[Susan Herman] The United States constitution is my primary model in terms of being a source of law, and giving us a framework for how to measure it in terms of justice. Starting with the US constitution, James Madison– who was one of the principal people involved in setting up our constitution, once said “if all men were angels, there would be no need for laws, much less for government.” I think that is a very good place to start, as the meaning of law is that all men are not angels. I think the other assumption underlying the fact that we need law in society- is that not all men are truly empathetic. If everyone truly understood the harm they would be doing to others if they just followed their own self interest and instinct- perhaps we would not need laws. Unfortunately, that’s not true. I sometimes say, when talking on the US constitution and our views on rights and equality that the concept of having individual rights and equality is the golden rule. The idea that we should not be doing, to other people, what we would not have done to ourselves. I think my primary concept of law, therefore, is more utilitarian- akin to J. S. Mill who once said, in effect “my liberty stops at your nose.” I think the purpose of law is to dissuade people from doing harm to others, and to do so in part by punishing them if they do harm others. There’s also a concept that law must provide a statement of the common moral principles of society – that is certainly true to a great extent- through law we express who we are and who we want to be as a society.
Because of my focus on the constitution, however- I worry about law being taken as an opportunity for a majority of people to inculcate into an entire society, and to freeze their own concept of what is a moral life. When we talk about laws such as not killing people or stealing their things, we can all agree on those. When you start getting into other kinds of laws- such as those limiting their choice of lifestyle, or limiting their ability to speak about things that are unpopular. there I am very resistant to the idea that a law can just restate a majority morality.
Q: How do you define justice? and how does one decide what is and isn’t Just?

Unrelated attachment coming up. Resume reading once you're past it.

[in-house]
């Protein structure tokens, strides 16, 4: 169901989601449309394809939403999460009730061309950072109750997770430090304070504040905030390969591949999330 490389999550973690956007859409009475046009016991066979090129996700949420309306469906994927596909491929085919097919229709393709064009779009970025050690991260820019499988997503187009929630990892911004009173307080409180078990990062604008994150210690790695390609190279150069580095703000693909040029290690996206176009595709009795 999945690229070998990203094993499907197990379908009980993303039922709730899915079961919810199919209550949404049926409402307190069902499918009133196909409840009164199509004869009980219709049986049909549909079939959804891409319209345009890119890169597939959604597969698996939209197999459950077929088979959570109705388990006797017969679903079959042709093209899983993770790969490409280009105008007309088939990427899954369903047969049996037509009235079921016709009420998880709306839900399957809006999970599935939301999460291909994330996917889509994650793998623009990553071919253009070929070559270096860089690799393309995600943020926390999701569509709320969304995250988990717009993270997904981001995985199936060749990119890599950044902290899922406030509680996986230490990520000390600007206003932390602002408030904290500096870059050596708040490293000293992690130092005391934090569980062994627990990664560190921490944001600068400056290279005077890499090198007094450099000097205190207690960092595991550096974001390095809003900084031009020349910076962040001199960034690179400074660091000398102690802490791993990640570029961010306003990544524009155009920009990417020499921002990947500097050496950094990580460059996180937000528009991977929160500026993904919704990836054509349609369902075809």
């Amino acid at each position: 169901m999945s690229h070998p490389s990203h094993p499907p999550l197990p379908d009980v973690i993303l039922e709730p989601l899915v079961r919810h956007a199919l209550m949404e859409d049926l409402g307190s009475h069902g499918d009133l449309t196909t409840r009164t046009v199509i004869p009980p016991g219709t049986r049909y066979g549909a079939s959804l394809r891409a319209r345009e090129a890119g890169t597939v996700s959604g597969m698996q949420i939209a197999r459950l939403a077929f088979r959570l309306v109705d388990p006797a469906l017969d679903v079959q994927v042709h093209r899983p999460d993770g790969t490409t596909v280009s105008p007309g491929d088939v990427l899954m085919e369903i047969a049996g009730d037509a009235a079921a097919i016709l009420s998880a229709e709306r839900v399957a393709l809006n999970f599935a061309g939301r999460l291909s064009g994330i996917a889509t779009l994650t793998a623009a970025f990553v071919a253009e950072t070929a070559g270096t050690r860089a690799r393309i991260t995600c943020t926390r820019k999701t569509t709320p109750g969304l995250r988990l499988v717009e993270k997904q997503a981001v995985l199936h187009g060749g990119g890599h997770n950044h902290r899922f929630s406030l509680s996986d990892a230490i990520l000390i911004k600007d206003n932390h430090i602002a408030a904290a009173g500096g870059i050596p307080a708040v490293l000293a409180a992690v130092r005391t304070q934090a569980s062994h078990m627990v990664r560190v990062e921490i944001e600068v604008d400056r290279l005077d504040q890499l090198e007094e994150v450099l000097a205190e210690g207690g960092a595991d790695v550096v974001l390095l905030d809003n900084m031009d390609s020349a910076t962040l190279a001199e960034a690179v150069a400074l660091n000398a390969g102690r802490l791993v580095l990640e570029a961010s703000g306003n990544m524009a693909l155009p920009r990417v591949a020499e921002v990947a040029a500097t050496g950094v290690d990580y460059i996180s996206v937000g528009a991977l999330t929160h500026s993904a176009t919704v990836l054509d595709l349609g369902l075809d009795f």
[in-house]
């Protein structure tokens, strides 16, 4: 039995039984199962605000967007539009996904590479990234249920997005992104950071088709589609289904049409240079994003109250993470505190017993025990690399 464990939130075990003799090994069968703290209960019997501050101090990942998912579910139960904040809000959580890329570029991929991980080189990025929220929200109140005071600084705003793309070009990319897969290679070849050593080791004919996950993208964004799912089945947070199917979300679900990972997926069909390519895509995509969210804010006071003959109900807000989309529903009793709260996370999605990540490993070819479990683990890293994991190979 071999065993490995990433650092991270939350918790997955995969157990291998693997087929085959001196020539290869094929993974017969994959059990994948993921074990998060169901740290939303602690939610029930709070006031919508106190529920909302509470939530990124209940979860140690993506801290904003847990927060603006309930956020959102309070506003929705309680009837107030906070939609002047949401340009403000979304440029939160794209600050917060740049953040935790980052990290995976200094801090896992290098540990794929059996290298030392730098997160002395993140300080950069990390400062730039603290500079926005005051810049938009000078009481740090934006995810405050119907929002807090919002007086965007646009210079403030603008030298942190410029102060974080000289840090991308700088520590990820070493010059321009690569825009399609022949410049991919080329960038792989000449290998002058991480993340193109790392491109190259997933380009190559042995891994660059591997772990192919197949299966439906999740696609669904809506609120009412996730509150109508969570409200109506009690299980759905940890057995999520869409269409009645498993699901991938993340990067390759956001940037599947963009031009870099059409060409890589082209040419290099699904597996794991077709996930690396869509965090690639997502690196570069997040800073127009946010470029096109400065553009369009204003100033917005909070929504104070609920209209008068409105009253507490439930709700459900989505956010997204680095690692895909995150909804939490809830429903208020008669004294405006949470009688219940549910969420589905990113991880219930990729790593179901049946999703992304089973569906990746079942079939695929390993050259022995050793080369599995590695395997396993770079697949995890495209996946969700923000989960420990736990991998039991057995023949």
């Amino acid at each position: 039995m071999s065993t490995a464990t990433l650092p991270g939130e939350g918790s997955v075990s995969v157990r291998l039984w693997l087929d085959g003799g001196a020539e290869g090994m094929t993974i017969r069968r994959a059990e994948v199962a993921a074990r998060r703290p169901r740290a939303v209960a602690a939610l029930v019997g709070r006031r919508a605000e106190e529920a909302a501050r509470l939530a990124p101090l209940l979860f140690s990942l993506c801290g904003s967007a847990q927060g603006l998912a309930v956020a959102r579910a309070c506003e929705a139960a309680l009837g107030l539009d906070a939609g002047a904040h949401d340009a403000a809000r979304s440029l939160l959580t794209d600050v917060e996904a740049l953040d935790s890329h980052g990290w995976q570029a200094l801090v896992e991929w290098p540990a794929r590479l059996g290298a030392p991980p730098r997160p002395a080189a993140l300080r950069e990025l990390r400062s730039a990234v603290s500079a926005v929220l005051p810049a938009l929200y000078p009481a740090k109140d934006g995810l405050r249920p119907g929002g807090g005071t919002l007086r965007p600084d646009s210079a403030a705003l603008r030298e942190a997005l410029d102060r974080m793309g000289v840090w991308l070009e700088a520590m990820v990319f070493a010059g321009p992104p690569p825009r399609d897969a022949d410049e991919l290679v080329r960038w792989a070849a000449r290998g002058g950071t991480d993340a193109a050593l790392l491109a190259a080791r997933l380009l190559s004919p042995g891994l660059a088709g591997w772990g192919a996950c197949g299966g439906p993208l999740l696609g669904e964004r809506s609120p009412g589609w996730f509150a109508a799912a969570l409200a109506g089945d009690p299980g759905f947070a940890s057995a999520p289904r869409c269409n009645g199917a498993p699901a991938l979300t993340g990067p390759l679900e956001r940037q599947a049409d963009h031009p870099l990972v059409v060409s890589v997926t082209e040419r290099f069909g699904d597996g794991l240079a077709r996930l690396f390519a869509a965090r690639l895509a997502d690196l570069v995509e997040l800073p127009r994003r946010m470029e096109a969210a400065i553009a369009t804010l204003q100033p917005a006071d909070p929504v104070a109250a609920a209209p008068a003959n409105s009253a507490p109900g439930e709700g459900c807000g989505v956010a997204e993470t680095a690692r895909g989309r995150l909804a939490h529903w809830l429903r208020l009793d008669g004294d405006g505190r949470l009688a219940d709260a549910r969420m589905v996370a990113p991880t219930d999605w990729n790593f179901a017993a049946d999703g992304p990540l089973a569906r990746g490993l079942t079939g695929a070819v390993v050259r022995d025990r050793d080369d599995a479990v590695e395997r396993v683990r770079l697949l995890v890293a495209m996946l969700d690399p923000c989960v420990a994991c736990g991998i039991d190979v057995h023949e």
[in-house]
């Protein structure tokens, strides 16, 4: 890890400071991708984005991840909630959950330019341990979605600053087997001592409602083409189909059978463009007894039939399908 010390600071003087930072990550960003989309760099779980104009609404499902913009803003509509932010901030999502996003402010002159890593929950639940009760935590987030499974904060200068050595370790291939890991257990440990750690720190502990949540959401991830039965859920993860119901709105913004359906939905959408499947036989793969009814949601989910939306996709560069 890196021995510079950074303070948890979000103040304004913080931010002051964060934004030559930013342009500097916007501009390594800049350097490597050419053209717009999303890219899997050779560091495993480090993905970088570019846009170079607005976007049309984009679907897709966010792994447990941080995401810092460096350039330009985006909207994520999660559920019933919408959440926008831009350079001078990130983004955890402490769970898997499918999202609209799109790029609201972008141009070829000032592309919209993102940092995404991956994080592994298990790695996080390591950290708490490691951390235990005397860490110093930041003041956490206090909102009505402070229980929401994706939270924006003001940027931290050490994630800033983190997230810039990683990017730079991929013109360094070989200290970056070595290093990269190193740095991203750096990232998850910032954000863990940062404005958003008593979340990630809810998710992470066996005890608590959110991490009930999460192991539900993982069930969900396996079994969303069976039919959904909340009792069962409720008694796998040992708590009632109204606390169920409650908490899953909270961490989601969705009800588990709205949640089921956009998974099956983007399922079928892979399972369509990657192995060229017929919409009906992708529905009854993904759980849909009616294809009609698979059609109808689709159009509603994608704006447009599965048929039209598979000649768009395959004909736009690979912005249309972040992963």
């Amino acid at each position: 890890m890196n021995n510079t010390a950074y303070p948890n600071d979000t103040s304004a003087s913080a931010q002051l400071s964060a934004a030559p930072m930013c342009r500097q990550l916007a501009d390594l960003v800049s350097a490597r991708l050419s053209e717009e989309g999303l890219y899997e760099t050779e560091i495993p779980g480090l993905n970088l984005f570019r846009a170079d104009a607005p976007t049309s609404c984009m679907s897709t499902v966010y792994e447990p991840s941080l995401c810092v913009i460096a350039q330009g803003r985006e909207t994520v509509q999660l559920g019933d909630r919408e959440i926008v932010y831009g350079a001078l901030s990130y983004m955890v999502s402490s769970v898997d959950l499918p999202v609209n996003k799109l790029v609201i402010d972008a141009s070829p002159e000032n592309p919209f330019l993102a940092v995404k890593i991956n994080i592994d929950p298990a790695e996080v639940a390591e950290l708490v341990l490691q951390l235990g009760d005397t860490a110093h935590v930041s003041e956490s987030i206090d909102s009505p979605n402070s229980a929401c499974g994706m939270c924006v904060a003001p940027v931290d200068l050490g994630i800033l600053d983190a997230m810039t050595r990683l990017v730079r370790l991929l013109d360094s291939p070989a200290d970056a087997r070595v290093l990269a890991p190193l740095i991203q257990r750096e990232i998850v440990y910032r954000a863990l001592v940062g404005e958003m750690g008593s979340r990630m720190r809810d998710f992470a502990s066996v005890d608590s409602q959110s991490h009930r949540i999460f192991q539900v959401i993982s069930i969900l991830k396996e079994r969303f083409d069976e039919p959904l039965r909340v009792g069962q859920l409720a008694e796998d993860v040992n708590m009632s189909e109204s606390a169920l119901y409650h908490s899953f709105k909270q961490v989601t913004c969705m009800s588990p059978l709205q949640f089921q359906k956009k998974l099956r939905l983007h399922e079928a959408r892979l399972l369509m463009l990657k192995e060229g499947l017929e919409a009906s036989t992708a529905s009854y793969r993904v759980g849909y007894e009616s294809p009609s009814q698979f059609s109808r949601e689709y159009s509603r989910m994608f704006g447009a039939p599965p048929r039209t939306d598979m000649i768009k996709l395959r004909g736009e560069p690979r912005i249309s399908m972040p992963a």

[Professor David Kaye] Philosophers have debated justice for centuries, and we can think of it in substantive and procedural terms.
Substantively, societies define what justice means for themselves. ‘The international community’ has substantively defined what justice means by discussing what is allowable and prohibited in terms of government relationship with individuals. It’s done that within freedom of expression, and also within the Universal Declaration of Human Rights; looking at physical autonomy, thought, conscience, political participation and so forth.
The idea of rule of law, and why it’s so essential in assuring justice, is somewhat procedural. We have to ensure we have a set of rules that are permanent- that identify to individuals and government how individuals can assert their claims and how governments can assert their prerogatives. If you have procedural rules that establish that, with substantive rules too – you can enable individuals to enjoy a sense of justice. This is the essential foundational framework that you need for any functioning society.
[Lord Woolf] Fundamental to justice is the rule of law. Part of that rule of law is that everybody should be subject to it- so one starts off with what the laws require (the framework), and then, within that legal framework, there are issues where balances have to be struck between conflicting values and when that happens? the role of Judge is a more broader one. To simplify that, his role in many situations is to interpret law. He also, where there is a dispute as to what the factual situation is, is tasked with returning those facts! Not always though- sometimes there is another body who is given the job of determining the facts and he must be loyal to those facts as determined. At the end of the process, though, there can be a need to weigh up the conflicting values and there- the judge should take into account the values of a given society and the other moral and ethical considerations that would bring.